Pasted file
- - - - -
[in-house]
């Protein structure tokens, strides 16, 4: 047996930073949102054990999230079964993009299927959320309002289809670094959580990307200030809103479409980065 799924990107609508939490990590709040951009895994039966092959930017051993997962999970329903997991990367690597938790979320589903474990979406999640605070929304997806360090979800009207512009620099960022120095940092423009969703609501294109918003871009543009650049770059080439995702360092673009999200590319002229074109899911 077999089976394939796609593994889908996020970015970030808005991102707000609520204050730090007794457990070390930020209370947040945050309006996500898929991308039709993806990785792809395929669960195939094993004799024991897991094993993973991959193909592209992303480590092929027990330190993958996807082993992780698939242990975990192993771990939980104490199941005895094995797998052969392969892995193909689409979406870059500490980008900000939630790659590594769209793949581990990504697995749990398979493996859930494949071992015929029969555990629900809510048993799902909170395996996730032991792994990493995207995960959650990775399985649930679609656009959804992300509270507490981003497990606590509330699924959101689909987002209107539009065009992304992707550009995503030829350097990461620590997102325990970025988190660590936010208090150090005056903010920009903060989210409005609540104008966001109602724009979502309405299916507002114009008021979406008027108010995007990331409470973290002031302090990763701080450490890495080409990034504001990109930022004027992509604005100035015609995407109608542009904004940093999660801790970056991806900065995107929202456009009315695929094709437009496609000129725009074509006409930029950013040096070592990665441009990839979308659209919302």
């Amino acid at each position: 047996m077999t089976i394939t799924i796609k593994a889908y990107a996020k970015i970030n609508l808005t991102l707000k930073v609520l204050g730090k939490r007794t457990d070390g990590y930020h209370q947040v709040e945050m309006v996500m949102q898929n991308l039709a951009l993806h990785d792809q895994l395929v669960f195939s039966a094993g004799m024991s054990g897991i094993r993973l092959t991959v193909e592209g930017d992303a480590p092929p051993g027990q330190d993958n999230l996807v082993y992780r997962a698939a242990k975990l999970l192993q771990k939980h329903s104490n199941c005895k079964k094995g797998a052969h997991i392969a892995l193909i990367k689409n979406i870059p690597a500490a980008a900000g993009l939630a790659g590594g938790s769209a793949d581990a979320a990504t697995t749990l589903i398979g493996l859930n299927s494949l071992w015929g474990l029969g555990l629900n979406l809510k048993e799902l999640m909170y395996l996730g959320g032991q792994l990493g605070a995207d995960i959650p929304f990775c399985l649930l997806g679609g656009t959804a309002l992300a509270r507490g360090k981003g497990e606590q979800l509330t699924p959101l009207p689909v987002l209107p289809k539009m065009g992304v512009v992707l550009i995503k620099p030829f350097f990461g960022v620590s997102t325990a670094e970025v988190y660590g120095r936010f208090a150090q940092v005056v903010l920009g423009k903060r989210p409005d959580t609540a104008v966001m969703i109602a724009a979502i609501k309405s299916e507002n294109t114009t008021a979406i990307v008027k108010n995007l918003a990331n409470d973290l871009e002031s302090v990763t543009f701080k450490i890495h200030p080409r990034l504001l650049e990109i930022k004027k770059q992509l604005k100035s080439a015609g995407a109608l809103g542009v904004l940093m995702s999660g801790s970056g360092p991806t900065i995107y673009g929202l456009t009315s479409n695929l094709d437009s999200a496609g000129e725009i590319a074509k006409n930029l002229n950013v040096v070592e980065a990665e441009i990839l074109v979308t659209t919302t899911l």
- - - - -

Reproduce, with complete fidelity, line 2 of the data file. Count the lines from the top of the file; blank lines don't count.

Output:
């Protein structure tokens, strides 16, 4: 047996930073949102054990999230079964993009299927959320309002289809670094959580990307200030809103479409980065 799924990107609508939490990590709040951009895994039966092959930017051993997962999970329903997991990367690597938790979320589903474990979406999640605070929304997806360090979800009207512009620099960022120095940092423009969703609501294109918003871009543009650049770059080439995702360092673009999200590319002229074109899911 077999089976394939796609593994889908996020970015970030808005991102707000609520204050730090007794457990070390930020209370947040945050309006996500898929991308039709993806990785792809395929669960195939094993004799024991897991094993993973991959193909592209992303480590092929027990330190993958996807082993992780698939242990975990192993771990939980104490199941005895094995797998052969392969892995193909689409979406870059500490980008900000939630790659590594769209793949581990990504697995749990398979493996859930494949071992015929029969555990629900809510048993799902909170395996996730032991792994990493995207995960959650990775399985649930679609656009959804992300509270507490981003497990606590509330699924959101689909987002209107539009065009992304992707550009995503030829350097990461620590997102325990970025988190660590936010208090150090005056903010920009903060989210409005609540104008966001109602724009979502309405299916507002114009008021979406008027108010995007990331409470973290002031302090990763701080450490890495080409990034504001990109930022004027992509604005100035015609995407109608542009904004940093999660801790970056991806900065995107929202456009009315695929094709437009496609000129725009074509006409930029950013040096070592990665441009990839979308659209919302």